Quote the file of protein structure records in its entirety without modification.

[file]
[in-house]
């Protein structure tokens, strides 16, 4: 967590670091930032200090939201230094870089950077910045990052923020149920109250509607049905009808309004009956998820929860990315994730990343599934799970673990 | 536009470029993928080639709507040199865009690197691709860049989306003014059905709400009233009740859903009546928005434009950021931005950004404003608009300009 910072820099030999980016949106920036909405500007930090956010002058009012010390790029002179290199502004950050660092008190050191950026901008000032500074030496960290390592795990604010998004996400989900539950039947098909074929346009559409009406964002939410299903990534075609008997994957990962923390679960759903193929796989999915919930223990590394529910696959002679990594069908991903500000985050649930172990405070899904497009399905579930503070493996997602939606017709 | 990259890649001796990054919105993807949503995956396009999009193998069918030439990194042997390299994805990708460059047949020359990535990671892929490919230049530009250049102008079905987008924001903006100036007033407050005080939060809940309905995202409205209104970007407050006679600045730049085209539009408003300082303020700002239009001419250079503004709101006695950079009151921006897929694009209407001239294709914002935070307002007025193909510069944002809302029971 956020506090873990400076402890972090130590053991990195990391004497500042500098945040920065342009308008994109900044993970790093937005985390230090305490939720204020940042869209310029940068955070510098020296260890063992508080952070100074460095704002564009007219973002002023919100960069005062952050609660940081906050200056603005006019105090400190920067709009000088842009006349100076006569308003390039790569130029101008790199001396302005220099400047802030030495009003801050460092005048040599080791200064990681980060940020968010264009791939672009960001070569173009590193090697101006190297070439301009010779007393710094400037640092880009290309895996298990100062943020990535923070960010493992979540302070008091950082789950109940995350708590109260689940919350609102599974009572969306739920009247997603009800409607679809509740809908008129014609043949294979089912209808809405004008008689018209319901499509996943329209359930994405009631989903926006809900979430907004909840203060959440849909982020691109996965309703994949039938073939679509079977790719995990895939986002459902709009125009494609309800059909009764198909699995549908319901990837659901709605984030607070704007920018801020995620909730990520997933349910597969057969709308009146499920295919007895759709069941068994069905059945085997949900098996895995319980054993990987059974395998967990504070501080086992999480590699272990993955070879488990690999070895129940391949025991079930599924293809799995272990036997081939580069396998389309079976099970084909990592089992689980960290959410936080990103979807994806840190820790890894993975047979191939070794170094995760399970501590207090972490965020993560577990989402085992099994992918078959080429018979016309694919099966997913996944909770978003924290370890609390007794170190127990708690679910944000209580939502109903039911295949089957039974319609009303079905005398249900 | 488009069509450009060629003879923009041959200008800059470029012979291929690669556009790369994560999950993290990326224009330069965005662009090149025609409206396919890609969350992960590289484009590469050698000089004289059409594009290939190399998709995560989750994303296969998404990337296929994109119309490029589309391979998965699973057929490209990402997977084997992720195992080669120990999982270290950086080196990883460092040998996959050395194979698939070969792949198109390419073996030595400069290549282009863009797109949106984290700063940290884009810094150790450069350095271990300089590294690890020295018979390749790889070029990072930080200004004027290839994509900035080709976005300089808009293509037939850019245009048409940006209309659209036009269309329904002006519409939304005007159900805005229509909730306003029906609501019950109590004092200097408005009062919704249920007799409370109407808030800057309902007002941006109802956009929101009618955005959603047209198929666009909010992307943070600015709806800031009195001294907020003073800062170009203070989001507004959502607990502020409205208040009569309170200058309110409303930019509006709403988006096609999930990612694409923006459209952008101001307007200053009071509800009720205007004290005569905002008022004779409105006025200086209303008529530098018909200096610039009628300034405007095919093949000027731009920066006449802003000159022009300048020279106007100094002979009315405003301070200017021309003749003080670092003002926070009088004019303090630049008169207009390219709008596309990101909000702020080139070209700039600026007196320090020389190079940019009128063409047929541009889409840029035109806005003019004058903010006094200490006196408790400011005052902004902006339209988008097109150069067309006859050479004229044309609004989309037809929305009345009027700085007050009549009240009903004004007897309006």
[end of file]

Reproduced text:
[in-house]
């Protein structure tokens, strides 16, 4: 967590670091930032200090939201230094870089950077910045990052923020149920109250509607049905009808309004009956998820929860990315994730990343599934799970673990 | 536009470029993928080639709507040199865009690197691709860049989306003014059905709400009233009740859903009546928005434009950021931005950004404003608009300009 910072820099030999980016949106920036909405500007930090956010002058009012010390790029002179290199502004950050660092008190050191950026901008000032500074030496960290390592795990604010998004996400989900539950039947098909074929346009559409009406964002939410299903990534075609008997994957990962923390679960759903193929796989999915919930223990590394529910696959002679990594069908991903500000985050649930172990405070899904497009399905579930503070493996997602939606017709 | 990259890649001796990054919105993807949503995956396009999009193998069918030439990194042997390299994805990708460059047949020359990535990671892929490919230049530009250049102008079905987008924001903006100036007033407050005080939060809940309905995202409205209104970007407050006679600045730049085209539009408003300082303020700002239009001419250079503004709101006695950079009151921006897929694009209407001239294709914002935070307002007025193909510069944002809302029971 956020506090873990400076402890972090130590053991990195990391004497500042500098945040920065342009308008994109900044993970790093937005985390230090305490939720204020940042869209310029940068955070510098020296260890063992508080952070100074460095704002564009007219973002002023919100960069005062952050609660940081906050200056603005006019105090400190920067709009000088842009006349100076006569308003390039790569130029101008790199001396302005220099400047802030030495009003801050460092005048040599080791200064990681980060940020968010264009791939672009960001070569173009590193090697101006190297070439301009010779007393710094400037640092880009290309895996298990100062943020990535923070960010493992979540302070008091950082789950109940995350708590109260689940919350609102599974009572969306739920009247997603009800409607679809509740809908008129014609043949294979089912209808809405004008008689018209319901499509996943329209359930994405009631989903926006809900979430907004909840203060959440849909982020691109996965309703994949039938073939679509079977790719995990895939986002459902709009125009494609309800059909009764198909699995549908319901990837659901709605984030607070704007920018801020995620909730990520997933349910597969057969709308009146499920295919007895759709069941068994069905059945085997949900098996895995319980054993990987059974395998967990504070501080086992999480590699272990993955070879488990690999070895129940391949025991079930599924293809799995272990036997081939580069396998389309079976099970084909990592089992689980960290959410936080990103979807994806840190820790890894993975047979191939070794170094995760399970501590207090972490965020993560577990989402085992099994992918078959080429018979016309694919099966997913996944909770978003924290370890609390007794170190127990708690679910944000209580939502109903039911295949089957039974319609009303079905005398249900 | 488009069509450009060629003879923009041959200008800059470029012979291929690669556009790369994560999950993290990326224009330069965005662009090149025609409206396919890609969350992960590289484009590469050698000089004289059409594009290939190399998709995560989750994303296969998404990337296929994109119309490029589309391979998965699973057929490209990402997977084997992720195992080669120990999982270290950086080196990883460092040998996959050395194979698939070969792949198109390419073996030595400069290549282009863009797109949106984290700063940290884009810094150790450069350095271990300089590294690890020295018979390749790889070029990072930080200004004027290839994509900035080709976005300089808009293509037939850019245009048409940006209309659209036009269309329904002006519409939304005007159900805005229509909730306003029906609501019950109590004092200097408005009062919704249920007799409370109407808030800057309902007002941006109802956009929101009618955005959603047209198929666009909010992307943070600015709806800031009195001294907020003073800062170009203070989001507004959502607990502020409205208040009569309170200058309110409303930019509006709403988006096609999930990612694409923006459209952008101001307007200053009071509800009720205007004290005569905002008022004779409105006025200086209303008529530098018909200096610039009628300034405007095919093949000027731009920066006449802003000159022009300048020279106007100094002979009315405003301070200017021309003749003080670092003002926070009088004019303090630049008169207009390219709008596309990101909000702020080139070209700039600026007196320090020389190079940019009128063409047929541009889409840029035109806005003019004058903010006094200490006196408790400011005052902004902006339209988008097109150069067309006859050479004229044309609004989309037809929305009345009027700085007050009549009240009903004004007897309006």